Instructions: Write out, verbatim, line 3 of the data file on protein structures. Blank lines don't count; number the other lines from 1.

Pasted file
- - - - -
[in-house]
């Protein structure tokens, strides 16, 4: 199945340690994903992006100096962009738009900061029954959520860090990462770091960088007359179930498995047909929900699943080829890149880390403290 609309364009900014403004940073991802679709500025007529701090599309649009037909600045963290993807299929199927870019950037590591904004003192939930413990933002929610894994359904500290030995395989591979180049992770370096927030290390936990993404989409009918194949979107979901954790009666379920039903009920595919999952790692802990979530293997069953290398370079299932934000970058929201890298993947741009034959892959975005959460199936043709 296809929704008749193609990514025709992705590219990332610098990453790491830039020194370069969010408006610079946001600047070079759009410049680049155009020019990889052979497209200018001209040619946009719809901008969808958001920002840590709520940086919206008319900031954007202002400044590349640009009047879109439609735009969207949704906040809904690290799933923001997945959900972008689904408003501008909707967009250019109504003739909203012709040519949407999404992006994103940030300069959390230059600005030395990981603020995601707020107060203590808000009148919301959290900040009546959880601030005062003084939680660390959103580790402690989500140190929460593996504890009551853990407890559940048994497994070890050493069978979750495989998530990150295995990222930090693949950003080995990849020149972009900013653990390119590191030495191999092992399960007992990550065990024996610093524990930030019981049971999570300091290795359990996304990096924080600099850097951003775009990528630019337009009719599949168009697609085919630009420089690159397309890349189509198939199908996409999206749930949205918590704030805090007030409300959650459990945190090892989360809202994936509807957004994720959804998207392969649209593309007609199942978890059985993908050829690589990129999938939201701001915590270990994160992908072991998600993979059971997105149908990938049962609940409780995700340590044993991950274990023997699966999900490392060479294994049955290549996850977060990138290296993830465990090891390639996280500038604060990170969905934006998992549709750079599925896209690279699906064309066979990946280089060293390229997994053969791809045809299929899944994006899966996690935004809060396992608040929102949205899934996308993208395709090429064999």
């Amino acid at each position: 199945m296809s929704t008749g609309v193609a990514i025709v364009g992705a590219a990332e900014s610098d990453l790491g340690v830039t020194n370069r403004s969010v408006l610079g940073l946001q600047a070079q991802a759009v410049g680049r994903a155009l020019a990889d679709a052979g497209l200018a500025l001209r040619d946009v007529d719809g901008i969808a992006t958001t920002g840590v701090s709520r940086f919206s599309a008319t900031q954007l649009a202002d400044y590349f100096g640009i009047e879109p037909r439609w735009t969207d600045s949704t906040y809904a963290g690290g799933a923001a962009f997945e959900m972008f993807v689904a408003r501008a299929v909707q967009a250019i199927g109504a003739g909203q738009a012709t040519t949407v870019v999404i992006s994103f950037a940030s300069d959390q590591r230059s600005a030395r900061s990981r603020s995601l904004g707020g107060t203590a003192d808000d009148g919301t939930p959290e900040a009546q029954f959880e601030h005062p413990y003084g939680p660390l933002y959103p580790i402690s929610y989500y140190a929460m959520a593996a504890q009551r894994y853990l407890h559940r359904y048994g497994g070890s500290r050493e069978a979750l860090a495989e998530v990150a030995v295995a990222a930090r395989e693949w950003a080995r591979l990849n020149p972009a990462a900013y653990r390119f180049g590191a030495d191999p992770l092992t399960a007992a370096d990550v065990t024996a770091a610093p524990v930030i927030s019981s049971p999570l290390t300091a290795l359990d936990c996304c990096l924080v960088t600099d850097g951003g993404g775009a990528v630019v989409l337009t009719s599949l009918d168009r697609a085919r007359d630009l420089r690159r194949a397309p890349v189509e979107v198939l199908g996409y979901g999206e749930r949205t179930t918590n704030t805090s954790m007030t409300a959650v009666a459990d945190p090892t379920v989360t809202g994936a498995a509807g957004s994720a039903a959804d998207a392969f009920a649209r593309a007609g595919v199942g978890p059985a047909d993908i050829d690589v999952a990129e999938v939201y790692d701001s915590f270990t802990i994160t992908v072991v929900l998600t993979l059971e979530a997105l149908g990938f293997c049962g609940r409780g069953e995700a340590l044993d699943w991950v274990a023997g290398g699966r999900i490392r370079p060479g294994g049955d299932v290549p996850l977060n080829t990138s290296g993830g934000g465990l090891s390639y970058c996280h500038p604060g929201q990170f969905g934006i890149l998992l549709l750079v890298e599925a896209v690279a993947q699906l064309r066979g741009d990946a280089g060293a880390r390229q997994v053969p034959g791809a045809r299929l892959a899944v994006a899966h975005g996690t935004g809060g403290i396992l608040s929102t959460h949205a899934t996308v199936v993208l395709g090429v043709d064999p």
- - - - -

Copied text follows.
């Amino acid at each position: 199945m296809s929704t008749g609309v193609a990514i025709v364009g992705a590219a990332e900014s610098d990453l790491g340690v830039t020194n370069r403004s969010v408006l610079g940073l946001q600047a070079q991802a759009v410049g680049r994903a155009l020019a990889d679709a052979g497209l200018a500025l001209r040619d946009v007529d719809g901008i969808a992006t958001t920002g840590v701090s709520r940086f919206s599309a008319t900031q954007l649009a202002d400044y590349f100096g640009i009047e879109p037909r439609w735009t969207d600045s949704t906040y809904a963290g690290g799933a923001a962009f997945e959900m972008f993807v689904a408003r501008a299929v909707q967009a250019i199927g109504a003739g909203q738009a012709t040519t949407v870019v999404i992006s994103f950037a940030s300069d959390q590591r230059s600005a030395r900061s990981r603020s995601l904004g707020g107060t203590a003192d808000d009148g919301t939930p959290e900040a009546q029954f959880e601030h005062p413990y003084g939680p660390l933002y959103p580790i402690s929610y989500y140190a929460m959520a593996a504890q009551r894994y853990l407890h559940r359904y048994g497994g070890s500290r050493e069978a979750l860090a495989e998530v990150a030995v295995a990222a930090r395989e693949w950003a080995r591979l990849n020149p972009a990462a900013y653990r390119f180049g590191a030495d191999p992770l092992t399960a007992a370096d990550v065990t024996a770091a610093p524990v930030i927030s019981s049971p999570l290390t300091a290795l359990d936990c996304c990096l924080v960088t600099d850097g951003g993404g775009a990528v630019v989409l337009t009719s599949l009918d168009r697609a085919r007359d630009l420089r690159r194949a397309p890349v189509e979107v198939l199908g996409y979901g999206e749930r949205t179930t918590n704030t805090s954790m007030t409300a959650v009666a459990d945190p090892t379920v989360t809202g994936a498995a509807g957004s994720a039903a959804d998207a392969f009920a649209r593309a007609g595919v199942g978890p059985a047909d993908i050829d690589v999952a990129e999938v939201y790692d701001s915590f270990t802990i994160t992908v072991v929900l998600t993979l059971e979530a997105l149908g990938f293997c049962g609940r409780g069953e995700a340590l044993d699943w991950v274990a023997g290398g699966r999900i490392r370079p060479g294994g049955d299932v290549p996850l977060n080829t990138s290296g993830g934000g465990l090891s390639y970058c996280h500038p604060g929201q990170f969905g934006i890149l998992l549709l750079v890298e599925a896209v690279a993947q699906l064309r066979g741009d990946a280089g060293a880390r390229q997994v053969p034959g791809a045809r299929l892959a899944v994006a899966h975005g996690t935004g809060g403290i396992l608040s929102t959460h949205a899934t996308v199936v993208l395709g090429v043709d064999p």